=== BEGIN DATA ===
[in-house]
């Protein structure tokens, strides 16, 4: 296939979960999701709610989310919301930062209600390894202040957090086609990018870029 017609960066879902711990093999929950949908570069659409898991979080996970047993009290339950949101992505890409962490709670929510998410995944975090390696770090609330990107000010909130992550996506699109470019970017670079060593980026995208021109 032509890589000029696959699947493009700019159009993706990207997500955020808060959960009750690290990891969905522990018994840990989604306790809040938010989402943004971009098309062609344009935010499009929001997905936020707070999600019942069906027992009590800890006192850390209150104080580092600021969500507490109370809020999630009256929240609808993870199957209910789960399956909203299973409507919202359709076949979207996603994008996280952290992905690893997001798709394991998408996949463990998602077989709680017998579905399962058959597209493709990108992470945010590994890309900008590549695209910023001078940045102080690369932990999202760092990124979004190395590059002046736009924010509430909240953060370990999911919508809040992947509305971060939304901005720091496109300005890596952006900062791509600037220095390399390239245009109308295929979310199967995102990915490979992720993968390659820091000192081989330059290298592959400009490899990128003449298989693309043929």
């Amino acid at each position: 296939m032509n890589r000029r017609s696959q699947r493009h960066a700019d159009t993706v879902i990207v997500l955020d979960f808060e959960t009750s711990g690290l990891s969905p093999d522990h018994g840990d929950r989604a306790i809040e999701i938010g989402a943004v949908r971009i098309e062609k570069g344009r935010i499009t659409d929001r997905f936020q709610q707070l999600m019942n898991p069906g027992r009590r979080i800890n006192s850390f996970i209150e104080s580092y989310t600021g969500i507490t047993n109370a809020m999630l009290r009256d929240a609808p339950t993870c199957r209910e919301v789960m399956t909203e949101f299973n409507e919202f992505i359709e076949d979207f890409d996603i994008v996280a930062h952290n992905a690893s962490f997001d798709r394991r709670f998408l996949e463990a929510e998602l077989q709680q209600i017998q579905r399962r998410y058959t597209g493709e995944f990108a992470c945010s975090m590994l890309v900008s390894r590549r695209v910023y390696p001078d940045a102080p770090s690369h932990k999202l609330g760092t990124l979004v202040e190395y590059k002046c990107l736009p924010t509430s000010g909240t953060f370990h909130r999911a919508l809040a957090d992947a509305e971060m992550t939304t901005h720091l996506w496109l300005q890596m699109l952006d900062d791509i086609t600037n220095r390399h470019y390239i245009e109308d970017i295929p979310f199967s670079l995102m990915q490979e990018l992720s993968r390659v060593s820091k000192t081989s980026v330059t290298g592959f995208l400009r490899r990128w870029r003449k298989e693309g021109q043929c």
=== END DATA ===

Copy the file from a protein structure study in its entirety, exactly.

[in-house]
């Protein structure tokens, strides 16, 4: 296939979960999701709610989310919301930062209600390894202040957090086609990018870029 017609960066879902711990093999929950949908570069659409898991979080996970047993009290339950949101992505890409962490709670929510998410995944975090390696770090609330990107000010909130992550996506699109470019970017670079060593980026995208021109 032509890589000029696959699947493009700019159009993706990207997500955020808060959960009750690290990891969905522990018994840990989604306790809040938010989402943004971009098309062609344009935010499009929001997905936020707070999600019942069906027992009590800890006192850390209150104080580092600021969500507490109370809020999630009256929240609808993870199957209910789960399956909203299973409507919202359709076949979207996603994008996280952290992905690893997001798709394991998408996949463990998602077989709680017998579905399962058959597209493709990108992470945010590994890309900008590549695209910023001078940045102080690369932990999202760092990124979004190395590059002046736009924010509430909240953060370990999911919508809040992947509305971060939304901005720091496109300005890596952006900062791509600037220095390399390239245009109308295929979310199967995102990915490979992720993968390659820091000192081989330059290298592959400009490899990128003449298989693309043929």
């Amino acid at each position: 296939m032509n890589r000029r017609s696959q699947r493009h960066a700019d159009t993706v879902i990207v997500l955020d979960f808060e959960t009750s711990g690290l990891s969905p093999d522990h018994g840990d929950r989604a306790i809040e999701i938010g989402a943004v949908r971009i098309e062609k570069g344009r935010i499009t659409d929001r997905f936020q709610q707070l999600m019942n898991p069906g027992r009590r979080i800890n006192s850390f996970i209150e104080s580092y989310t600021g969500i507490t047993n109370a809020m999630l009290r009256d929240a609808p339950t993870c199957r209910e919301v789960m399956t909203e949101f299973n409507e919202f992505i359709e076949d979207f890409d996603i994008v996280a930062h952290n992905a690893s962490f997001d798709r394991r709670f998408l996949e463990a929510e998602l077989q709680q209600i017998q579905r399962r998410y058959t597209g493709e995944f990108a992470c945010s975090m590994l890309v900008s390894r590549r695209v910023y390696p001078d940045a102080p770090s690369h932990k999202l609330g760092t990124l979004v202040e190395y590059k002046c990107l736009p924010t509430s000010g909240t953060f370990h909130r999911a919508l809040a957090d992947a509305e971060m992550t939304t901005h720091l996506w496109l300005q890596m699109l952006d900062d791509i086609t600037n220095r390399h470019y390239i245009e109308d970017i295929p979310f199967s670079l995102m990915q490979e990018l992720s993968r390659v060593s820091k000192t081989s980026v330059t290298g592959f995208l400009r490899r990128w870029r003449k298989e693309g021109q043929c």